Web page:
Sunday, April 4, 2010

A Better Tomorrow series

A Better Tomorrow (1986) * * * *

Cast: Chow Yun-Fat, Ti Lung, Leslie Cheung, Waise Lee, Emily Chu, Kenneth Tsang

Directed by John Woo

When it comes to heroic bloodshed A Better Tomorrow literally blows you away. A Better Tomorrow details the complex relationship between a crook (Lung) trying to go legit and the turmoil faced between him and his straight arrow cop brother (Cheung) after being double crossed in Thailand by their employers things get worse as someone hires hitmen to snuff out Lung and Cheung’s dad and Chow Yun-Fat gives the best performance (and the acting is flawless) as a crippled hired gun who sticks with Lung and goads him into a final fight to get revenge on the new generation mobster Lee, Shing (Lee) who turns out to be the one who double crossed Lung in the first place. I must start out by saying A Better Tomorrow is a very impressive film, this is what heroic bloodshed is all about and in many ways this flick holds its own against Goodfellas, but it’s not just that this is a classic heroic bloodshed film but that it is an emotional film. Like, we actually are invested into these characters and while the action is spectacular and supremely bad-ass it’s the film’s flawless narrative that makes this a movie you’ll watch several times. The most credit goes to John Woo for having a keen ear for dialogue and for setting up actual characters as opposed to just mindless cartoons that who are there just for an excuse for the slaughter. Also the action sequences are so suspenseful and exciting (due to us actually caring about the characters) that this film deserves to stand as one of the reasons Woo is considered a master of the genre.

A Better Tomorrow II(1987) 
* * *1/2

Cast:Chow Yun-Fat, Ti Lung, Leslie Cheung, Dean Shek, Emily Chu, Kenneth Tsang, Regina Kent

Directed by John Woo, Tsui Hark

Although more in the vein of one man army action than in the league with the original, A Better Tomorrow II is in a lot of ways just as exciting and interesting as the first, although the somewhat messy plot threads (due to an excess of them) sometimes gets in the way. The plot this time revolves more around the police investigation and how over the hill mobster Shek is targeted for death by mobsters looking to move him out, of course this includes killing Shek’s daughter (Kent) and numerous causalities that lead to a vengeance fueled showdown which finds Chow Yun-Fat again as the twin brother of his character of the first, suffice to say the story has too much going on to really match the freshness and impact of the original, but despite how messy it all is, A Better Tomorrow II is pretty impressive on its own terms. Indeed the lack of focus is a problem but all the stories are interesting and by the ending we are very much into the plight of the characters. The shootouts (especially the finale) are just as good as the first and just as absorbing. Indeed I can see why Hark and Woo got in each other’s ways and maybe the vision wasn’t what Woo or Hark had in mind, but regardless of this, A Better Tomorrow II is an excellent sequel that doesn’t at all deserve the flack it gets from both Woo and Woo fans. Indeed the climax alone makes this a must see.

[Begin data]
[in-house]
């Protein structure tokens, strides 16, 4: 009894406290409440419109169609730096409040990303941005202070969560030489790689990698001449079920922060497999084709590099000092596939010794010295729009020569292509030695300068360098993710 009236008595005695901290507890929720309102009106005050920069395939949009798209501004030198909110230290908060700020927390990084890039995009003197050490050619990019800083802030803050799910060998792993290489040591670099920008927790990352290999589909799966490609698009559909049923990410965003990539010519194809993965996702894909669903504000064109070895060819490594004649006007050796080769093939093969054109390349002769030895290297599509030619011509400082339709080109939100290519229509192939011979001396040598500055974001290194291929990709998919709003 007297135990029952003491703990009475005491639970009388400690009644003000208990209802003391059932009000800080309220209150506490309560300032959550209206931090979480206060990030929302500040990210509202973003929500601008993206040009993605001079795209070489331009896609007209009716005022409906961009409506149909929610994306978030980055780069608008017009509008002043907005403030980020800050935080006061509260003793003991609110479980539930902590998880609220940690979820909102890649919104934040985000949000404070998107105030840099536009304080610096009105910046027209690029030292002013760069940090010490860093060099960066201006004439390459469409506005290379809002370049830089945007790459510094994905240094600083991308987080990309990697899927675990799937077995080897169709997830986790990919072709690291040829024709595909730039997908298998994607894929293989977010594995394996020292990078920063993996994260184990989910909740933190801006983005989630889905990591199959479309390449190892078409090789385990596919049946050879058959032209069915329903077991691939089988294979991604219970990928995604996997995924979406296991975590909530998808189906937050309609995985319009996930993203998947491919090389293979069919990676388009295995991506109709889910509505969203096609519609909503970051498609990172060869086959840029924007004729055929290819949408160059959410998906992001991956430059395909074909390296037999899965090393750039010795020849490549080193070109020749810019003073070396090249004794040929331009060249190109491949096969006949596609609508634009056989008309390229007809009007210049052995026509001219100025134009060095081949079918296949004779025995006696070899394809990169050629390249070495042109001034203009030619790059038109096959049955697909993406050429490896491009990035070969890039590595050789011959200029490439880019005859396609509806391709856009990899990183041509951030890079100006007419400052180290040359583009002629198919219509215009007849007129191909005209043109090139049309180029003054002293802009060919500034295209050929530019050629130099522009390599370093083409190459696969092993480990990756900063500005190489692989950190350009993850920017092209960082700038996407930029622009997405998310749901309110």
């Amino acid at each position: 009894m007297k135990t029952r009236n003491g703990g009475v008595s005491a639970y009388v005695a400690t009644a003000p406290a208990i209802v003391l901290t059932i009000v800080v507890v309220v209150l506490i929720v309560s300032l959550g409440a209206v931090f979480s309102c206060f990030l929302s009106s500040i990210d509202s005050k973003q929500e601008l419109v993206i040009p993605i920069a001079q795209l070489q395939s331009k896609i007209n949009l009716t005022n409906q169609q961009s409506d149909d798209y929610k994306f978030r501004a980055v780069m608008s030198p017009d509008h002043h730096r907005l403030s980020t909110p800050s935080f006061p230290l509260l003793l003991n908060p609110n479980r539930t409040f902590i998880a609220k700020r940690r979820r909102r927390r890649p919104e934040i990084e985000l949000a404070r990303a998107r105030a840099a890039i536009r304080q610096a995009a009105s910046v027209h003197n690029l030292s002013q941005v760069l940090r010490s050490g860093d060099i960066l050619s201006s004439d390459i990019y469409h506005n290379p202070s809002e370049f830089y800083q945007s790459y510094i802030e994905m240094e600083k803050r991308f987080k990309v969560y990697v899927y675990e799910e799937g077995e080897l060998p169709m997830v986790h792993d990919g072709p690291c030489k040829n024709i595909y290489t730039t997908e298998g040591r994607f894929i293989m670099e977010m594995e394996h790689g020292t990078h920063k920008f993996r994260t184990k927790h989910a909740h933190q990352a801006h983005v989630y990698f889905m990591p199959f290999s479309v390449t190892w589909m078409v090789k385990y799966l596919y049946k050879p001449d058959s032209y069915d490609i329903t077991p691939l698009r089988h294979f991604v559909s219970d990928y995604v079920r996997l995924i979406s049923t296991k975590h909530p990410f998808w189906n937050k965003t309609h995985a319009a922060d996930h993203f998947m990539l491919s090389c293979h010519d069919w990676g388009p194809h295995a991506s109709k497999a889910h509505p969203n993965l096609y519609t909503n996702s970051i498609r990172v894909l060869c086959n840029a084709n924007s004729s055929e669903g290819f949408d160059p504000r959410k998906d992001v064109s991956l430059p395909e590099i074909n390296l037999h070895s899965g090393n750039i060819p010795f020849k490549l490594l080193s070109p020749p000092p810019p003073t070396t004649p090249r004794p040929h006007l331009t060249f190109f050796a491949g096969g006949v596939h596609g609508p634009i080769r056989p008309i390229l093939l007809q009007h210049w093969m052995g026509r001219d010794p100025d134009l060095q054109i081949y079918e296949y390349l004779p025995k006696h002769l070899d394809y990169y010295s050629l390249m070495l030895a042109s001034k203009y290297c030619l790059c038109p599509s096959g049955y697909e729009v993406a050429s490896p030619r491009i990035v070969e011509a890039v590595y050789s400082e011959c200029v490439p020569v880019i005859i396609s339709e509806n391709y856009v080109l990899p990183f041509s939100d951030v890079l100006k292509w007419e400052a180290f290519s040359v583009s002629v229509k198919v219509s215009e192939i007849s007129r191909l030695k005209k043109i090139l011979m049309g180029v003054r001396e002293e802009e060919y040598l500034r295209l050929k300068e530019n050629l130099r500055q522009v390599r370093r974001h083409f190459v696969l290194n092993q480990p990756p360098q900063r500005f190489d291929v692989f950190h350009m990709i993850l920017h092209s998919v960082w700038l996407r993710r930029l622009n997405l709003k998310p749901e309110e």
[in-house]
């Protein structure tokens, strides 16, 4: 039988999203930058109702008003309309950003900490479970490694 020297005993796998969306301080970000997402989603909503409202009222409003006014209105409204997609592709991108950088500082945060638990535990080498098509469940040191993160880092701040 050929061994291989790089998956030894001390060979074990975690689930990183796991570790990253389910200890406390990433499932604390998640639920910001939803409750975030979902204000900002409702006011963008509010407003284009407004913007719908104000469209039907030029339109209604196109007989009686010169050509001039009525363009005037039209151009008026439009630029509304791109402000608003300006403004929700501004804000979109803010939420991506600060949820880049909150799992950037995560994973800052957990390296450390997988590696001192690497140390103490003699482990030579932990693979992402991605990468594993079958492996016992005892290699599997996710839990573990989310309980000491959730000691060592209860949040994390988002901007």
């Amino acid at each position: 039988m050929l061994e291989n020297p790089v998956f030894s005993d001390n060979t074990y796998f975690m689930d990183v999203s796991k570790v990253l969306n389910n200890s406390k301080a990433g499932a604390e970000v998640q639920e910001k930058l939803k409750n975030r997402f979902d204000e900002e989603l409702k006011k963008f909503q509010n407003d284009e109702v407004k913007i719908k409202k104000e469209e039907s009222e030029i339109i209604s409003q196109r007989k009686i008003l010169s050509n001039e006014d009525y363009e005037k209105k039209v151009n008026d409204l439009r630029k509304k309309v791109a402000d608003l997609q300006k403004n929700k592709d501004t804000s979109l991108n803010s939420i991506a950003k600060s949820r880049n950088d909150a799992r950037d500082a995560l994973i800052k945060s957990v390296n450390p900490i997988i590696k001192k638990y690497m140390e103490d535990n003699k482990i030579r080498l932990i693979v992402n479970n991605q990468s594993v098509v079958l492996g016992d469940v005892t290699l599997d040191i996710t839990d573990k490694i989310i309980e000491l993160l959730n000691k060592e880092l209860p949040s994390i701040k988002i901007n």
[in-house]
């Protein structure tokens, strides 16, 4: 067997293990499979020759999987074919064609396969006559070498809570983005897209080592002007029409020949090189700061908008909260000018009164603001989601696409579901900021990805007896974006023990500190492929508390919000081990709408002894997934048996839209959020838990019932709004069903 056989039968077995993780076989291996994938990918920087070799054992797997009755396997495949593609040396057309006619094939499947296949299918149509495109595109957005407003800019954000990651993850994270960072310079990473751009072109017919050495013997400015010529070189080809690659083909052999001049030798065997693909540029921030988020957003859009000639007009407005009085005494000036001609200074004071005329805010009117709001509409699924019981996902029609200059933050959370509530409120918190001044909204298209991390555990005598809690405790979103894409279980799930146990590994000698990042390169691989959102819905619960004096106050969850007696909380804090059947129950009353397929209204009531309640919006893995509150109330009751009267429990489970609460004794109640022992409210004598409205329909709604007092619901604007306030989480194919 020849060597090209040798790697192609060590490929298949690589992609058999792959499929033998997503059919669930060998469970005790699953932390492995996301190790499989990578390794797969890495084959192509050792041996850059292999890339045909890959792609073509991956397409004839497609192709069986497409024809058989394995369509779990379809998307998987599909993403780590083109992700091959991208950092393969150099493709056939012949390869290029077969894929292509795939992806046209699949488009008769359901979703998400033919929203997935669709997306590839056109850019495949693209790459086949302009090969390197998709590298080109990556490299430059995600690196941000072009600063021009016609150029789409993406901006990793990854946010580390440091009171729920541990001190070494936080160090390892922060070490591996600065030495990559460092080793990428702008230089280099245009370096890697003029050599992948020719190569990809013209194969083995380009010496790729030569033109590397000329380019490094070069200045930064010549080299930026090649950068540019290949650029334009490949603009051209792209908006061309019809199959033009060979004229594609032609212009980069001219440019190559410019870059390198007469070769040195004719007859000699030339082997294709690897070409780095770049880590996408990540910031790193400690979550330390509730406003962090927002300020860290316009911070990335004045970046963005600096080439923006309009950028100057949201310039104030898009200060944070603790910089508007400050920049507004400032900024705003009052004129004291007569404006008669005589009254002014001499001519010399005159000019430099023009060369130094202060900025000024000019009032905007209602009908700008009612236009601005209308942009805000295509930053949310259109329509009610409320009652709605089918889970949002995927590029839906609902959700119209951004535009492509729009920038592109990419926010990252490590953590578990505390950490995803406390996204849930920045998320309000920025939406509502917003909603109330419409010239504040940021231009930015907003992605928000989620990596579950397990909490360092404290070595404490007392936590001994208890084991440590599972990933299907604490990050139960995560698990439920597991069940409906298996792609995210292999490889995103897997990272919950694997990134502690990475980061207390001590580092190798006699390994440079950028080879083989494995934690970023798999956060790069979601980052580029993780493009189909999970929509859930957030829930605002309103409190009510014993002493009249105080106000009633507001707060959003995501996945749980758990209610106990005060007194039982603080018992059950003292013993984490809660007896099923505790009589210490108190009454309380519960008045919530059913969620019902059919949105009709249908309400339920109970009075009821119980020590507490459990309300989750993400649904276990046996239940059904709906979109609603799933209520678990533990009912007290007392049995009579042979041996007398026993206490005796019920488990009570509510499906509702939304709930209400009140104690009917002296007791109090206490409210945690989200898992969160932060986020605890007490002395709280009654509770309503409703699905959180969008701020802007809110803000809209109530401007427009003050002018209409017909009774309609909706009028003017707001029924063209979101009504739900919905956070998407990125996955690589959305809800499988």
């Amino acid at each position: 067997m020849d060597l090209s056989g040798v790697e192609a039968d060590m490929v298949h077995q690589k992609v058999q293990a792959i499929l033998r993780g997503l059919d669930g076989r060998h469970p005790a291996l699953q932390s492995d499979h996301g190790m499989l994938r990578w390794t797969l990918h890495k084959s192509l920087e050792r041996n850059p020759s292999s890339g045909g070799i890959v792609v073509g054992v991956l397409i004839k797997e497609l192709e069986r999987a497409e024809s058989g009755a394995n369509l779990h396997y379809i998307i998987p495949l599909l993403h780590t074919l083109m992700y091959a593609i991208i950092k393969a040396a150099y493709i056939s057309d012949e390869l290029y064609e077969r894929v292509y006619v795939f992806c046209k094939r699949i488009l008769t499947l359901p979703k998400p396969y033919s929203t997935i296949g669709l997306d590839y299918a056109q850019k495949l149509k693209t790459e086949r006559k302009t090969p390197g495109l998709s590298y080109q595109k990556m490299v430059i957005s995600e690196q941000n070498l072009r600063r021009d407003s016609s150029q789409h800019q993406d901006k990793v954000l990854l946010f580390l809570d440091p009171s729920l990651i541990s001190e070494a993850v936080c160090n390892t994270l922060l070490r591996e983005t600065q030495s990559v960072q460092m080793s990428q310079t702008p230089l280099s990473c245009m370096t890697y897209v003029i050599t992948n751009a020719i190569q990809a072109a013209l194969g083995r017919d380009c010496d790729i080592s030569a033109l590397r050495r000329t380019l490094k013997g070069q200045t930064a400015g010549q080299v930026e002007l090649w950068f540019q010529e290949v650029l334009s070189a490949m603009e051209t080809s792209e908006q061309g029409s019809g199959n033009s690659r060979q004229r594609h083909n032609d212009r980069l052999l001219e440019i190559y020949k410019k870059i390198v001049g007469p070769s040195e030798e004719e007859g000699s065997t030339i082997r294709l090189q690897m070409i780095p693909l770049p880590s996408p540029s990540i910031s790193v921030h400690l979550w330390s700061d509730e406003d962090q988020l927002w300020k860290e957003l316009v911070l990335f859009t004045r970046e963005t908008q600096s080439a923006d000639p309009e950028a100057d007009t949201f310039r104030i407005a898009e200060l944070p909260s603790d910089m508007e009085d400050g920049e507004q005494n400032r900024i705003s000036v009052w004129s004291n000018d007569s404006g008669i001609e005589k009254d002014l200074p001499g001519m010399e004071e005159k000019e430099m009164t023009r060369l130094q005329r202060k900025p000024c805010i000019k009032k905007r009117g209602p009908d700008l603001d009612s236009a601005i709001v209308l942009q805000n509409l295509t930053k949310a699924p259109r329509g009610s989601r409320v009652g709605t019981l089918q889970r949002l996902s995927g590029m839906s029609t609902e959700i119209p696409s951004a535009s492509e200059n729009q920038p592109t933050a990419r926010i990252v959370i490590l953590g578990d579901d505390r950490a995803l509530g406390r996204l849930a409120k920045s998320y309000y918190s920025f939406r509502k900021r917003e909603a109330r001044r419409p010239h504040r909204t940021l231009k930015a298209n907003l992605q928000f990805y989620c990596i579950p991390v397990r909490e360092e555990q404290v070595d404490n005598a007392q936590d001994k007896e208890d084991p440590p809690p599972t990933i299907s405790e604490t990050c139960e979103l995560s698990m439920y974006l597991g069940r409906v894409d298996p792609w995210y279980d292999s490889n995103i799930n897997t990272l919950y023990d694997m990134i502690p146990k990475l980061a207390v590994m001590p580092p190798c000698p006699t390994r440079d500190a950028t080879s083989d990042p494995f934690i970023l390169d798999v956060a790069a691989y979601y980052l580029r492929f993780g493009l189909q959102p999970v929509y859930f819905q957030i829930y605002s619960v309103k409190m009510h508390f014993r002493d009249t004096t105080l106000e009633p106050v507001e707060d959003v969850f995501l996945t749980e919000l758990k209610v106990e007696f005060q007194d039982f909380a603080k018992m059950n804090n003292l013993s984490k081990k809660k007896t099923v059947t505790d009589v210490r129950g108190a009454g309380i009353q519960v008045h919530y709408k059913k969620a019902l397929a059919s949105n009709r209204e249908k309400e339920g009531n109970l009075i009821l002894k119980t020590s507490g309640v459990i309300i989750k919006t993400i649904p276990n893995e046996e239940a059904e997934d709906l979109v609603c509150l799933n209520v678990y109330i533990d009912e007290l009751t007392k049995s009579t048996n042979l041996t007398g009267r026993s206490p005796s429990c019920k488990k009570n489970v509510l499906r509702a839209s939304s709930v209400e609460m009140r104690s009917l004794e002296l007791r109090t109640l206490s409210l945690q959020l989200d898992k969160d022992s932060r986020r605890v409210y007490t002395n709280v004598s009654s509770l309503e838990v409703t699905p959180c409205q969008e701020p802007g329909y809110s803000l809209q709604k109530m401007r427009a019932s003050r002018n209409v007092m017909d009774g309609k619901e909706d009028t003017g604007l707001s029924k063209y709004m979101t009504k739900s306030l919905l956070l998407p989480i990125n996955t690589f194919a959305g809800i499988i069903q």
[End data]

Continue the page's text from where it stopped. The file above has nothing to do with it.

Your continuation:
A Better Tomorrow III (1990) * * 1/2

Cast: Chow Yun-Fat, Tony Leung Ka-Fai, Anita Mui, Shih Kien

Directed by Tsui Hark

It’s clear that the wheels are starting to fall off with A Better Tomorrow III, a watchable action flick with some good action, but unlike Tomorrows 1-2, this one feels somewhat tired and forced. That’s not to say A Better Tomorrow III is terrible, for instance Yun-Fat and Mui share great chemistry and the climax is genuinely great but the problem is, that what was fresh and involving in the first two has gotten stale. A Better Tomorrow III despite being a prequel and taking place in Vietnam, Hark doesn’t exactly know what to do with his backdrop. For instance Chow Yun-Fat and Leung Ka-Fai are both witness to a bombing and all this establishes is that they are in hostile territory. There are some great scenes though (Ironically most of them with Enter The Dragon’s Shih Kien) but the shootouts are operating on no drama at all and this time it’s just watching an action flick. This of course would be fine as a stand-alone film but as it is sequel to two excellent action-dramas, A Better Tomorrow III is ultimately somewhat of a disappointment by comparison, mainly because the drama that the first two had was so absorbing, Yet 3 feels forced and doesn’t kick in until the finale and by then it’s too late.